Q&A: False Sun

Question: I was enjoying a nice sunset the other night, and I swear it looked like there were two Suns, one right above the other, Must have been some kind of illusion, right? — JH, San Francsico, CA

Answer: What you most likely saw is called a false Sun. Sometimes, when clouds containing ice crystals align just right, the Sun can create an image of itself above where it’s actually located. The photo above was captured in late February of this year, from New River, AZ.

The Sun had just set over the mountains to my west. There are clouds in the sky just above this point. They contain randomly oriented ice crystals that act as a diffuse mirror. You get a reflection of the Sun (albeit smeared out) that almost makes it look like there are two Suns setting.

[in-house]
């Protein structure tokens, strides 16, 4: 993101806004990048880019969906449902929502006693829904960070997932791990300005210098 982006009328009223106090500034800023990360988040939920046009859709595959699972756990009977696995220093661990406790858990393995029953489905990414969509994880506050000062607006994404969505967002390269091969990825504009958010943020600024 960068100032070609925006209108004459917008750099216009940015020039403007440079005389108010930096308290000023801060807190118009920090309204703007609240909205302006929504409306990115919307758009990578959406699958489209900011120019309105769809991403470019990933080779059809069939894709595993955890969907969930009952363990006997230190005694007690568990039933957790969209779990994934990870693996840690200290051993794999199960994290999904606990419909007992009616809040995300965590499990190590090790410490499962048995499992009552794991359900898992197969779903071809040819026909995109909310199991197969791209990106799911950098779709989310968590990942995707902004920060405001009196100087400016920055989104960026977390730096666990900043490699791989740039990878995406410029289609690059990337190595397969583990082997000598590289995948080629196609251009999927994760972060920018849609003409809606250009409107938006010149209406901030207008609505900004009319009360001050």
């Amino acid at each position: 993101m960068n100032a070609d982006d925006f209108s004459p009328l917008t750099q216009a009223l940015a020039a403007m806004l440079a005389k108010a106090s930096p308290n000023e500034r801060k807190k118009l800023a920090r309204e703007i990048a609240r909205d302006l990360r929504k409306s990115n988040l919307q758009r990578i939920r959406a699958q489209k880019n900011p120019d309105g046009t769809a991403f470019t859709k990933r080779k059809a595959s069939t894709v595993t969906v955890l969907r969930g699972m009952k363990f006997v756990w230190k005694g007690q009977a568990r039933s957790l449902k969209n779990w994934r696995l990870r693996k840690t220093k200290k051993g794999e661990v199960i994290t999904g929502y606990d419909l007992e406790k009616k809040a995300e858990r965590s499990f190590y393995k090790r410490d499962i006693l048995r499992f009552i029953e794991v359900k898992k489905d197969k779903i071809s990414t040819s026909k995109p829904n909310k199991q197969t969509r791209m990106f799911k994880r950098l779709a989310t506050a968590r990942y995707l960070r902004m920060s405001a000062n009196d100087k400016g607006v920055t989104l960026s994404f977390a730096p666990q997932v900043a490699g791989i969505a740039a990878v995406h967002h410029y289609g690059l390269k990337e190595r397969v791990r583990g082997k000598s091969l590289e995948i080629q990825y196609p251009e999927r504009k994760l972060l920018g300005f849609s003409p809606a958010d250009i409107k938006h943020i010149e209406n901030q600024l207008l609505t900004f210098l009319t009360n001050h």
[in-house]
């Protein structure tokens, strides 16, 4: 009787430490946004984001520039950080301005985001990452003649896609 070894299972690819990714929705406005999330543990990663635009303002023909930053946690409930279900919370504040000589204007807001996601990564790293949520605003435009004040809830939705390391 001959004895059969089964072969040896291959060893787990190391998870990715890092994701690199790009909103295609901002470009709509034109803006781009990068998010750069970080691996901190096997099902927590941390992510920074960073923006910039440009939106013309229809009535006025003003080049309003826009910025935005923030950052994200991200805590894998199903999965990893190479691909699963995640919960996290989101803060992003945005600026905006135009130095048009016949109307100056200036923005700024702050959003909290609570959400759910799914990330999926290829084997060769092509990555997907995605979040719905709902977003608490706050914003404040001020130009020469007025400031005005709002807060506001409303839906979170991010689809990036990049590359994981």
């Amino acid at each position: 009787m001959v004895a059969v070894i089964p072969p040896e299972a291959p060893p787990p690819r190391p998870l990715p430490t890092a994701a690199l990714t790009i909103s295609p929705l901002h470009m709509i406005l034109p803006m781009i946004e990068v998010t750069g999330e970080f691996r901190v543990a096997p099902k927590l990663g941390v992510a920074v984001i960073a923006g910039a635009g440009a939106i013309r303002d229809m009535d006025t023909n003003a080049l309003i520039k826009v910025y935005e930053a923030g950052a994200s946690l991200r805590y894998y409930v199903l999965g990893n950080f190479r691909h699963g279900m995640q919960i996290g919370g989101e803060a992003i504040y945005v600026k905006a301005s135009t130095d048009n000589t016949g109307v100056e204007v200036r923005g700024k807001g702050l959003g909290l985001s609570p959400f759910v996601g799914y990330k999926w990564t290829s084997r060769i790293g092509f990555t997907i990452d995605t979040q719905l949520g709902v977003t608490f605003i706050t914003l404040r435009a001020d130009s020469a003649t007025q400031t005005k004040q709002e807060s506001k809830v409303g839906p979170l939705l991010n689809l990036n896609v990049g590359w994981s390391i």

This phenomenon is most often seen in the cooler months (October – March), when ice crystals are easily formed. The false Sun is a close cousin of the Sun pillar (see my March 1, 2007 Sky Lights).

If you look for this effect at sunset you will, sooner or later, be rewarded with one of these spectacular “double sunsets.” The false Sun can be quite bright under ideal conditions, especially so with dark clouds in the background. The false Sun in the photo above was one of the brightest I’ve ever seen. So I guess I’ve contradicted my own slogan — this “night light” was a mere 15 miles away.

Far South on the Sphere
Winter Setting